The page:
The second cougar tracks, left hind above. Note its greater angularity compared to the bulbous appearance of the front, below.

Having satisfied myself of that, I began following Kevin down the gully to a place where it shallowed out almost level with the surrounding ground. A single vague print of crumbled sand caught my eye. I revolved my head around it until suddenly, when I was oriented to the animal’s direction of travel, a cougar print jumped out at me. As is often the case it was the tri-lobing on the posterior of the secondary pad that identified it. From the orientation of that single print I followed along the direction of travel and a few yards farther down the gully found two more prints, the angular hind ahead of the bulbous front in an overstep walk, the usual gait of a hunting mountain lion. After photographing these, I went a little farther on and found a picture- book pair in the same gait. Some of the paired prints were going down the gully and others were headed up, showing that presumably the same animal had gone both ways at different times. Further investigation down the wash showed a few more before the animal’s trail left the gully with its soft sand and disappeared on the hard scrabble above. Since in the past it had taken 6-8 days to find any cougar tracks, this was a good omen. Our second tracking excursion a couple of days later took us out to Turkey Creek, a drainage about 2 miles south of Red Rock State Park at the foot of House Mountain. This is an area we trek out to every year and has provided mountain lion tracks on two of my previous visits. The tank, as locals call man-made watering holes for cattle, was dry but the water table was still high enough to provided some dense cover of shrubs and grasses in the soft soil. Mule deer and elk tracks and sign were evident, the elk descending from the mountain probably at night to browse and graze the foliage. Kevin wanted to bushwack up a draw onto the side of the mountain and traverse around an attractive rock formation called the Three Sisters before returning to the park. As we were plowing through the vegetation to the base of the gully, he pointed out what he thought might be a scratch-up by cougar and then passed on. I paused and began to poke around nearby. In some soft, black soil a few yards from the scratch I detected one and then two cougar prints, vague in the shade of the trees and shrubs, but definitely cougar. Kevin tends to get locked into his routes and unwilling to deviate so we left the site to climb higher, only to find more prints, once again a mountain lion going both up and down the draw. At one point we discovered a human boot print with the left hind print of a mountain lion superimposed over it. It was Kevin’s boot print from another excursion up the draw a week earlier!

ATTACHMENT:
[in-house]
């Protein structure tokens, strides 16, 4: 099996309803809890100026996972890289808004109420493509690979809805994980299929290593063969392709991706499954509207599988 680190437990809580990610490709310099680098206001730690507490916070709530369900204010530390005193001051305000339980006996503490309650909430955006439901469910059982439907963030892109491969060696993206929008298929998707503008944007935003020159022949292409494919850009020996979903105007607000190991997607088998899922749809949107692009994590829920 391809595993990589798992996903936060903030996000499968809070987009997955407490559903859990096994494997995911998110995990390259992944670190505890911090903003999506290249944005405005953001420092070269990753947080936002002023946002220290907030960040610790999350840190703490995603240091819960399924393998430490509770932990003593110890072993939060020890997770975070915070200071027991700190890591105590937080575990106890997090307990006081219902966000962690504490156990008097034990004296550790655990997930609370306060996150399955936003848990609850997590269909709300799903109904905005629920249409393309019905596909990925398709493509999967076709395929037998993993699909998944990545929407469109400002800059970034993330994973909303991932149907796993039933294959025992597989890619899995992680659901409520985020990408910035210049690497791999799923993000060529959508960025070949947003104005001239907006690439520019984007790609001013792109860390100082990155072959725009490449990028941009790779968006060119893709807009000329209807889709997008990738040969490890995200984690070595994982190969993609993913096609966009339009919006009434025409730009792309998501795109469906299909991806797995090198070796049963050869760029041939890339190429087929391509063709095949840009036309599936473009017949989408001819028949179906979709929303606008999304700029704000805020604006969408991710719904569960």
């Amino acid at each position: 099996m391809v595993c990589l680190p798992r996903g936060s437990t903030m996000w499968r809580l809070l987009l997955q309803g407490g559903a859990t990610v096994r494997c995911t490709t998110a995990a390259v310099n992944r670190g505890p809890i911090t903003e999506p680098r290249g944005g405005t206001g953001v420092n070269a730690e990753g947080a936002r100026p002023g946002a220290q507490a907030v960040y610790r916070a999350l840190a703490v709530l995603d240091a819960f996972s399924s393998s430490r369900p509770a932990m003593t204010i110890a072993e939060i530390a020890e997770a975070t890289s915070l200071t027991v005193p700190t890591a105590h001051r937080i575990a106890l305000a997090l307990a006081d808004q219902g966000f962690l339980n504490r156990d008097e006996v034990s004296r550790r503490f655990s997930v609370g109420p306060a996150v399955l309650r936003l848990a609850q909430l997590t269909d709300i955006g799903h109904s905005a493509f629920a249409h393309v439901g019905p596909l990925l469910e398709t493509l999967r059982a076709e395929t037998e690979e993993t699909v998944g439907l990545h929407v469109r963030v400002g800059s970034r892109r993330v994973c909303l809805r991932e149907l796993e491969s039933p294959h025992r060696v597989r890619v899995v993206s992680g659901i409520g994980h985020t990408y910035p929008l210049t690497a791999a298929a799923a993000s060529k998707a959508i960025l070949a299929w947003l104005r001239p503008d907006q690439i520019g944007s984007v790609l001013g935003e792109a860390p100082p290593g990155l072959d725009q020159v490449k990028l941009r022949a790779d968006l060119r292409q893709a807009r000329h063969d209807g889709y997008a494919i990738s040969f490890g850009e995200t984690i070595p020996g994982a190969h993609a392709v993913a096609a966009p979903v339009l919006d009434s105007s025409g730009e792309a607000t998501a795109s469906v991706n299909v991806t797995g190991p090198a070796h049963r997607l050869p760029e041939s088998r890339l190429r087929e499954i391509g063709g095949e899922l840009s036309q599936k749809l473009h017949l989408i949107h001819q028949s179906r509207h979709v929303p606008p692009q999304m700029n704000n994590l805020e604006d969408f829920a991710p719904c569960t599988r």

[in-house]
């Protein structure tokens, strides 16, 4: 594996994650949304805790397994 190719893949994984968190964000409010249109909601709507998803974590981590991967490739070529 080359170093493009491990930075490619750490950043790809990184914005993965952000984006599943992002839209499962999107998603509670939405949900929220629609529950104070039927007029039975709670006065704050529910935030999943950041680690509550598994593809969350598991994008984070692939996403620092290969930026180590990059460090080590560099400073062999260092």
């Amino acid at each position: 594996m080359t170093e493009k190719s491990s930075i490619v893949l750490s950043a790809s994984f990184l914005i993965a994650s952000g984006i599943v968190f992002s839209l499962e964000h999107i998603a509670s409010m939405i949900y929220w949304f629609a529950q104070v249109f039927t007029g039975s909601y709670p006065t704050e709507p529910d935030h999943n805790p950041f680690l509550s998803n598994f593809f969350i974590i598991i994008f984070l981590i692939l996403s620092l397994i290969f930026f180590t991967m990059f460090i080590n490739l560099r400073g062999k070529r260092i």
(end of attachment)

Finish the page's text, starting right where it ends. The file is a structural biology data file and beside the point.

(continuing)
This discovery had us looking over our shoulder.

Two cougars on the first two hikes was luckier than I had ever been before. Clearly we didn’t need water in pools to find them. In fact one of the least successful visits was on a year when there was a lot of water impounded in the washes, so much so that animals, both prey and predator, had lots of choices as to where to drink and so where to hunt. Maybe the dry conditions this year were forcing the mountain lions to work harder, cover more ground rather than laying up in concealment near a water source. And, of course, a cougar working harder leaves more trails I would have liked to track back down another gully to Turkey Creek, but Kevin was pinned to his agenda and so we climbed up and around the 3 Sisters. (Or are they The Nuns? I’m not sure, being a stranger in these parts, but I have noticed that even the locals don’t seem entirely sure.)

From this high beginning, the rest of the trip declined in mammals but increased in birds, with a second sighting of a dipper at Cave Spring in Oak Creek above Sedona, in exactly the same rushing pool where we found one last year. Arizona seems to be the wintering ground for many species familiar in the Northeast during the spring and summer. Ruby-crowned kinglets abound, as do white-crowned sparrows. All our summer waterfowl are also represented including lots of widgeons, ring-necks, canvasbacks, scaups, shovelers, redheads and rafts of coots, all at the fish hatchery pools at Page Springs south of Sedona. There also, as one might expect, were the scat piles of otters with tracks and slides perpendicular to the water and raccoon trails parallel to it.